That’s according to iiNet regulatory chief who is fearing the $2bn merger between Foxtel and Austar will spell the death knell for IPTV.
Click to enlarge
In a submission to the competition watchdog, the ACCC, Steve Dalby said his telco has “serious concerns” about the deal as it will endanger competition and hand the enlarged Pay TV giant “entrenched market power” in TV and telcoms markets.
“iiNet has serious concerns that that entrenched and unreasonable market power in the hands of Foxtel and its majority shareholder, Telstra, will soon be applied to both subscription television and regional telecommunications, ” it said in its submission to ACCC.
Earlier this month the Australian Consumer and Competition Commission (ACCC) called a halt to the $2bn proposed merger, citing concerns about the market supply of content on subscription TV, broadband and telephone services in regional areas, for non Foxtel players.
The ACCC fear the giant would be able to outbid rivals for IPTV content, although Foxtel have since given a series of undertakings to the watchdog, prevented from entering into exclusive IPTV rights for channels including Sky News and ESPN, unless another bidder wishes to do so.
However, sports content, which Telstra and Foxtel already have exclusive rights to was not including in the undertakings by Foxtel.
“The proposed undertaking will have little (if any) meaningful effect on the market for the acquisition of compelling content in the event that the merger is allowed to go ahead,” iiNet’s 16 page submission also states, which is co signed by Peter Lee
General Manager, Strategy, Wholesale & Regulatory Affairs.
The proposed meger between regional player Austar and Foxtel announced less than one year ago, if approved, would give the giant 97% of subscription TV services in Oz.
Pay TV giant Foxtel is 50% owned by Telstra and a merger between regional player Austar could threaten rival services including iiNet’s IPTV service FetchTV, as well as Optus MeTV and other similar services which have recently entered the market.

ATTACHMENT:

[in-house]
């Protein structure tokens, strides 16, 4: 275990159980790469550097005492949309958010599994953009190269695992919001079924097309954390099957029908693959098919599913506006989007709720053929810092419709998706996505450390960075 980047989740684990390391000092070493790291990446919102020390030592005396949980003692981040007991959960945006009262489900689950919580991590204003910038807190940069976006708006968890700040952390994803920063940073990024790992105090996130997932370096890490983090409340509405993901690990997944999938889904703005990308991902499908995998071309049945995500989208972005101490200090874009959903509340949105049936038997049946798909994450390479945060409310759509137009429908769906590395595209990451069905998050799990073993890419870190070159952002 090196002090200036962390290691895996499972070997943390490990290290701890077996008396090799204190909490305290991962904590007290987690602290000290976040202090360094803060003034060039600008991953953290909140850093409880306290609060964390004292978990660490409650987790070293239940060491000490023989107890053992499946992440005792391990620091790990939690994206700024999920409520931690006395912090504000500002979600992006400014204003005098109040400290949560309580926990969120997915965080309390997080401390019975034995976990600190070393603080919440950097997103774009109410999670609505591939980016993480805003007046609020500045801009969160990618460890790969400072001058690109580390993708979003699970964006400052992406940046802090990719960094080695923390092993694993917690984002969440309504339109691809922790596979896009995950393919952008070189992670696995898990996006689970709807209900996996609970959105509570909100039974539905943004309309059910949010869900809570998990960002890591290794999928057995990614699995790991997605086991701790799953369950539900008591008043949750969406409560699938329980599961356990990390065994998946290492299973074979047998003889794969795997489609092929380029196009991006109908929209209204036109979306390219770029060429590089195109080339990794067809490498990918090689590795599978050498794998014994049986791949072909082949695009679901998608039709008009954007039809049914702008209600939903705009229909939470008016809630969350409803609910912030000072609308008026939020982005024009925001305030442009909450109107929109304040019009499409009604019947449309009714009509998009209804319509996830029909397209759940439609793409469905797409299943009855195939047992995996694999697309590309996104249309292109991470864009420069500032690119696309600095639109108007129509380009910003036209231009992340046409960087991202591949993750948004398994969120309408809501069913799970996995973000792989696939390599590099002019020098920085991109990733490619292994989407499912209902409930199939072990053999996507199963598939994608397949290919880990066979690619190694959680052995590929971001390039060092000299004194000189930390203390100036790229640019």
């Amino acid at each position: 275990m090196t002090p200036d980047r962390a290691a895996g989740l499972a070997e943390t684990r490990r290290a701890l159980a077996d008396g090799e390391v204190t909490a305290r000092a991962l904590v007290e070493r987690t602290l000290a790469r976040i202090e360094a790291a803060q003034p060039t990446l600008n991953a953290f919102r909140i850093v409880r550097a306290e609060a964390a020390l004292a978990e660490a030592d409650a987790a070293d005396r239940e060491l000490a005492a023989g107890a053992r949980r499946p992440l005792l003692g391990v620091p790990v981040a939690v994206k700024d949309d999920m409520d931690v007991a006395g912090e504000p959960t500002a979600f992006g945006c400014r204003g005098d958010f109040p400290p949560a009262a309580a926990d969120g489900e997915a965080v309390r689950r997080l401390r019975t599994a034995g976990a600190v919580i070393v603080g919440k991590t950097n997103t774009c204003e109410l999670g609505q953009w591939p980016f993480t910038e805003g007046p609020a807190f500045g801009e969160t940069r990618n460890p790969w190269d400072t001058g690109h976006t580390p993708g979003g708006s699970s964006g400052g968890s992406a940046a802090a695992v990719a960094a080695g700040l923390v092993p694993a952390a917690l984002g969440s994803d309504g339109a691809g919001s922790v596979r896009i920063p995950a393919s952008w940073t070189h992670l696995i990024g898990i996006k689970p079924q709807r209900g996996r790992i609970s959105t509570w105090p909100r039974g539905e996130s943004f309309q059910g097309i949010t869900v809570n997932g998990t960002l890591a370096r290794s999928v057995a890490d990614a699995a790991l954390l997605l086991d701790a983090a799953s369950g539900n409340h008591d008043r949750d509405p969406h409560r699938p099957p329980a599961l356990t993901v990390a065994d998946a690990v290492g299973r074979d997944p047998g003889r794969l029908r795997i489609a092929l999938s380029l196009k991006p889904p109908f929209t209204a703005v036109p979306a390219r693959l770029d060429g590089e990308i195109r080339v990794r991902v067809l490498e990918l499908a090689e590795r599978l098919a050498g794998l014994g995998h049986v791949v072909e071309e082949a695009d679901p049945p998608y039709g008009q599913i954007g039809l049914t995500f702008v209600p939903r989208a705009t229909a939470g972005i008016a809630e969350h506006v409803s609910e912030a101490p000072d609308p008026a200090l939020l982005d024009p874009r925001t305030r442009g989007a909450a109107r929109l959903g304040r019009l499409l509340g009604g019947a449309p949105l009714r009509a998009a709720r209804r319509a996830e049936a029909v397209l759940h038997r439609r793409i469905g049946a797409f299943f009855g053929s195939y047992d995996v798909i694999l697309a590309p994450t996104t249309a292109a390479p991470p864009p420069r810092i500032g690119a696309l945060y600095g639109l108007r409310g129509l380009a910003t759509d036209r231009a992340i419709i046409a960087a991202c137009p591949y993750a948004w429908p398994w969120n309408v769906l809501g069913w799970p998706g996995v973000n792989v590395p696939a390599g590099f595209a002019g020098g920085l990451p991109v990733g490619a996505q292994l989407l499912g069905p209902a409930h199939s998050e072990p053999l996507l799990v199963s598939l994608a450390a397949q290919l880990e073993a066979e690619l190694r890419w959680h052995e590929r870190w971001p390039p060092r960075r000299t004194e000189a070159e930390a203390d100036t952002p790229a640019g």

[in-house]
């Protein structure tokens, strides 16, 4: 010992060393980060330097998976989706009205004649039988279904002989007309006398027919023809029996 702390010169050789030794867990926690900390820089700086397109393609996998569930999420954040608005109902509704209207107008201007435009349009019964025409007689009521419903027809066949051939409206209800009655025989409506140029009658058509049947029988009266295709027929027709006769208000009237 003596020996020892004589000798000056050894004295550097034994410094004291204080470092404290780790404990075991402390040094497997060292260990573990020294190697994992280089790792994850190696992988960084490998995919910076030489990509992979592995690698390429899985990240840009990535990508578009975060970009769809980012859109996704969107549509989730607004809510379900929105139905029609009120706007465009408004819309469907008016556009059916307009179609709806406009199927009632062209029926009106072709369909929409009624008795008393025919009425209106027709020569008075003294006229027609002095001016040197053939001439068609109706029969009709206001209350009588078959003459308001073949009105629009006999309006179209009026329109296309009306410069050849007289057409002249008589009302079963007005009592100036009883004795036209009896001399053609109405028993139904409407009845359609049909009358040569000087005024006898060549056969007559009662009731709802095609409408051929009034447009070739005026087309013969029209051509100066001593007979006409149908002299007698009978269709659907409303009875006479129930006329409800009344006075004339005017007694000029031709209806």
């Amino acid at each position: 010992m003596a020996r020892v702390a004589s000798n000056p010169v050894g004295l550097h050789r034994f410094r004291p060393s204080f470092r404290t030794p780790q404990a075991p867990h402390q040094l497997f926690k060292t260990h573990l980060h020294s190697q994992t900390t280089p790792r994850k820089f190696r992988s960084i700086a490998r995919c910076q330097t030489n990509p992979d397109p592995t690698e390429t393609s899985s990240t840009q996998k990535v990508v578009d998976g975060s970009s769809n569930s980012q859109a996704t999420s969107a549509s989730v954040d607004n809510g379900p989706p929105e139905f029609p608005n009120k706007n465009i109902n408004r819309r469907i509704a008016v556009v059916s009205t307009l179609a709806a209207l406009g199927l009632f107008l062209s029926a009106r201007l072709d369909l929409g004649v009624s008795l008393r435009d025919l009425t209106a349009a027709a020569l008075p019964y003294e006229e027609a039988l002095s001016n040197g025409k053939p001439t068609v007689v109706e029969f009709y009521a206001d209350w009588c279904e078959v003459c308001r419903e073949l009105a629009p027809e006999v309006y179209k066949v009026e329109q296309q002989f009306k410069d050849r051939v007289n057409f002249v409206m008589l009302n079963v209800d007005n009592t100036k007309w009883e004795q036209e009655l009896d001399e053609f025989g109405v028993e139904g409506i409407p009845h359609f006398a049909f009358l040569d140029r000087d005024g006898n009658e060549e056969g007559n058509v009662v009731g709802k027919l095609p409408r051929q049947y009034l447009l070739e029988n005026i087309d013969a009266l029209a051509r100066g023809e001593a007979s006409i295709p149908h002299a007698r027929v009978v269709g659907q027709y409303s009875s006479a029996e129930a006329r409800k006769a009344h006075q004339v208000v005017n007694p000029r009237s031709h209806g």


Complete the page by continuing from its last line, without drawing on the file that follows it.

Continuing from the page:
“The merger would allow Telstra access to (as well as a 50% share of) a national subscription television offering with exclusive access to all the content that drives subscriber growth,” iiNet warns.
Read: Why ACCC Fears Foxtel
“Given the emerging subscription TV competition is not yet at significant scale, a merger without appropriate undertakings is extremely threatening to that nascent competition.”
The Perth based ISP believes the best way to support a competitive subscription TV market is placing “obligations on content owners to provide broad wholesale access” citing similar practices in the UK.
Foxtel CEO Richard Freudenstein appeared quietly confident the merger would go ahead as planned, speaking at Astra Pay TV conference in Sydney yesterday as did Austar Chief John Porter, although admitted it will be a sad day for the 17 year old regional Pay TV player, when it absorbed by the bigger company.
“The industry is on the cusp of major changes regarding consumer behaviour, and the Foxtel/Austar merger,” he said, acknowledging a scenario may arise where the deal may not be approved.
The ACCC are due to give their verdict on March 29 next.
“We had a strong partnership with Foxtel in 2002…the completion of [the merger] allows the relationship become complete,” said Austar CEO.